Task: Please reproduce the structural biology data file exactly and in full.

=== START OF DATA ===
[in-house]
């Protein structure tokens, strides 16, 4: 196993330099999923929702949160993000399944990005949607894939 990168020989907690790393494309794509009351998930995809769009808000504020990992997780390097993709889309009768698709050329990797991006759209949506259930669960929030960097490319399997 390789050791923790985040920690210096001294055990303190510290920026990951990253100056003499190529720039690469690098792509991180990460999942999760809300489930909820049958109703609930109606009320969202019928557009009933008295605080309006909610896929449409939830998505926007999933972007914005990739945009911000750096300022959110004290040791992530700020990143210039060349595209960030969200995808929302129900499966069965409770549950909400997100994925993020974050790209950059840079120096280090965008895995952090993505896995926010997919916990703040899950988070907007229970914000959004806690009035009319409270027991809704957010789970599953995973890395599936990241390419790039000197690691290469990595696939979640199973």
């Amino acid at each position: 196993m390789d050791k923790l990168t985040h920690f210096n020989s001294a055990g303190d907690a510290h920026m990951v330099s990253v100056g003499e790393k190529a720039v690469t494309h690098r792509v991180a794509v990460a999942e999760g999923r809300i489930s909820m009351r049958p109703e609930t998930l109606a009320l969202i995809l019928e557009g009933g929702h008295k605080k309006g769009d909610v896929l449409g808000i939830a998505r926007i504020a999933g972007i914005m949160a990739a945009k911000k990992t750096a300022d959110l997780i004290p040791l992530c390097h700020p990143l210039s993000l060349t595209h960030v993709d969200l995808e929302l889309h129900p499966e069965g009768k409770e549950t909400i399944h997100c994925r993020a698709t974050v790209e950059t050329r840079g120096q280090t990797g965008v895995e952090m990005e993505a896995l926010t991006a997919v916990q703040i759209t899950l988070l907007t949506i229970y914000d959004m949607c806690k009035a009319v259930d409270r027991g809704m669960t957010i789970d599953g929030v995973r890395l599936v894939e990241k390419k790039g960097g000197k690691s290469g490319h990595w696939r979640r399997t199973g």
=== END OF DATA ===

[in-house]
């Protein structure tokens, strides 16, 4: 196993330099999923929702949160993000399944990005949607894939 990168020989907690790393494309794509009351998930995809769009808000504020990992997780390097993709889309009768698709050329990797991006759209949506259930669960929030960097490319399997 390789050791923790985040920690210096001294055990303190510290920026990951990253100056003499190529720039690469690098792509991180990460999942999760809300489930909820049958109703609930109606009320969202019928557009009933008295605080309006909610896929449409939830998505926007999933972007914005990739945009911000750096300022959110004290040791992530700020990143210039060349595209960030969200995808929302129900499966069965409770549950909400997100994925993020974050790209950059840079120096280090965008895995952090993505896995926010997919916990703040899950988070907007229970914000959004806690009035009319409270027991809704957010789970599953995973890395599936990241390419790039000197690691290469990595696939979640199973």
């Amino acid at each position: 196993m390789d050791k923790l990168t985040h920690f210096n020989s001294a055990g303190d907690a510290h920026m990951v330099s990253v100056g003499e790393k190529a720039v690469t494309h690098r792509v991180a794509v990460a999942e999760g999923r809300i489930s909820m009351r049958p109703e609930t998930l109606a009320l969202i995809l019928e557009g009933g929702h008295k605080k309006g769009d909610v896929l449409g808000i939830a998505r926007i504020a999933g972007i914005m949160a990739a945009k911000k990992t750096a300022d959110l997780i004290p040791l992530c390097h700020p990143l210039s993000l060349t595209h960030v993709d969200l995808e929302l889309h129900p499966e069965g009768k409770e549950t909400i399944h997100c994925r993020a698709t974050v790209e950059t050329r840079g120096q280090t990797g965008v895995e952090m990005e993505a896995l926010t991006a997919v916990q703040i759209t899950l988070l907007t949506i229970y914000d959004m949607c806690k009035a009319v259930d409270r027991g809704m669960t957010i789970d599953g929030v995973r890395l599936v894939e990241k390419k790039g960097g000197k690691s290469g490319h990595w696939r979640r399997t199973g």